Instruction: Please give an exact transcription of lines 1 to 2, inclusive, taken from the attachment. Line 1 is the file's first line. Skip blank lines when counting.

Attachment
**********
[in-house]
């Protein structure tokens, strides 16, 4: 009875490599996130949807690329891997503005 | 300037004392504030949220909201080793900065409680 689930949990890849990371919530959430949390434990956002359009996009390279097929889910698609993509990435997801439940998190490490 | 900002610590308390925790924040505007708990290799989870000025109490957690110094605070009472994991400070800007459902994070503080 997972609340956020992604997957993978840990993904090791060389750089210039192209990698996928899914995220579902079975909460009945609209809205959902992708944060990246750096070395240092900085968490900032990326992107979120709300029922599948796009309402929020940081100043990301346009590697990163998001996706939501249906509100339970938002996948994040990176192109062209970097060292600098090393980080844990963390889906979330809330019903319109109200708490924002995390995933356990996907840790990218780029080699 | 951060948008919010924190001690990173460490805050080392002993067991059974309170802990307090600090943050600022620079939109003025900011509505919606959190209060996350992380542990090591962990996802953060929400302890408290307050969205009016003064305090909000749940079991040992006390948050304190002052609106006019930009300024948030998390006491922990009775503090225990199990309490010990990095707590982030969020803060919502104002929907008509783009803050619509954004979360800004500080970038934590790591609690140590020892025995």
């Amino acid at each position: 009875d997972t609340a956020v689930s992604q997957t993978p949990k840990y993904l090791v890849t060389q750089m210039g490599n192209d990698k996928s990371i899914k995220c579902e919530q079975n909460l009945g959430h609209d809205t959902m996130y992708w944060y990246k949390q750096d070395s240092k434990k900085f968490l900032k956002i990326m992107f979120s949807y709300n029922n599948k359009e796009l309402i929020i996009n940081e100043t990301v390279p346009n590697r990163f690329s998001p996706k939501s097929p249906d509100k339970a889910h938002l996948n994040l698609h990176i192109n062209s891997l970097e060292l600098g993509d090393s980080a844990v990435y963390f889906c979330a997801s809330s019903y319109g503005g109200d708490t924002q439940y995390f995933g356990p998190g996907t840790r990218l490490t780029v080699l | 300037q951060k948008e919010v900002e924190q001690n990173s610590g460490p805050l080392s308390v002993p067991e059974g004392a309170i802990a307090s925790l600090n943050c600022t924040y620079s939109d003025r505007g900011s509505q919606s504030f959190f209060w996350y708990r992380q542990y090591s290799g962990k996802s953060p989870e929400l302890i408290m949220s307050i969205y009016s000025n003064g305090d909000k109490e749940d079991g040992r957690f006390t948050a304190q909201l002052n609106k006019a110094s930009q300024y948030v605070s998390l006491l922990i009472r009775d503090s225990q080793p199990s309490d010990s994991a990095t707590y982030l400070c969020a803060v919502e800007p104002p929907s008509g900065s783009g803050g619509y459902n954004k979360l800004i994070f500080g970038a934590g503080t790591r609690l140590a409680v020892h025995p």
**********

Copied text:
[in-house]
């Protein structure tokens, strides 16, 4: 009875490599996130949807690329891997503005 | 300037004392504030949220909201080793900065409680 689930949990890849990371919530959430949390434990956002359009996009390279097929889910698609993509990435997801439940998190490490 | 900002610590308390925790924040505007708990290799989870000025109490957690110094605070009472994991400070800007459902994070503080 997972609340956020992604997957993978840990993904090791060389750089210039192209990698996928899914995220579902079975909460009945609209809205959902992708944060990246750096070395240092900085968490900032990326992107979120709300029922599948796009309402929020940081100043990301346009590697990163998001996706939501249906509100339970938002996948994040990176192109062209970097060292600098090393980080844990963390889906979330809330019903319109109200708490924002995390995933356990996907840790990218780029080699 | 951060948008919010924190001690990173460490805050080392002993067991059974309170802990307090600090943050600022620079939109003025900011509505919606959190209060996350992380542990090591962990996802953060929400302890408290307050969205009016003064305090909000749940079991040992006390948050304190002052609106006019930009300024948030998390006491922990009775503090225990199990309490010990990095707590982030969020803060919502104002929907008509783009803050619509954004979360800004500080970038934590790591609690140590020892025995």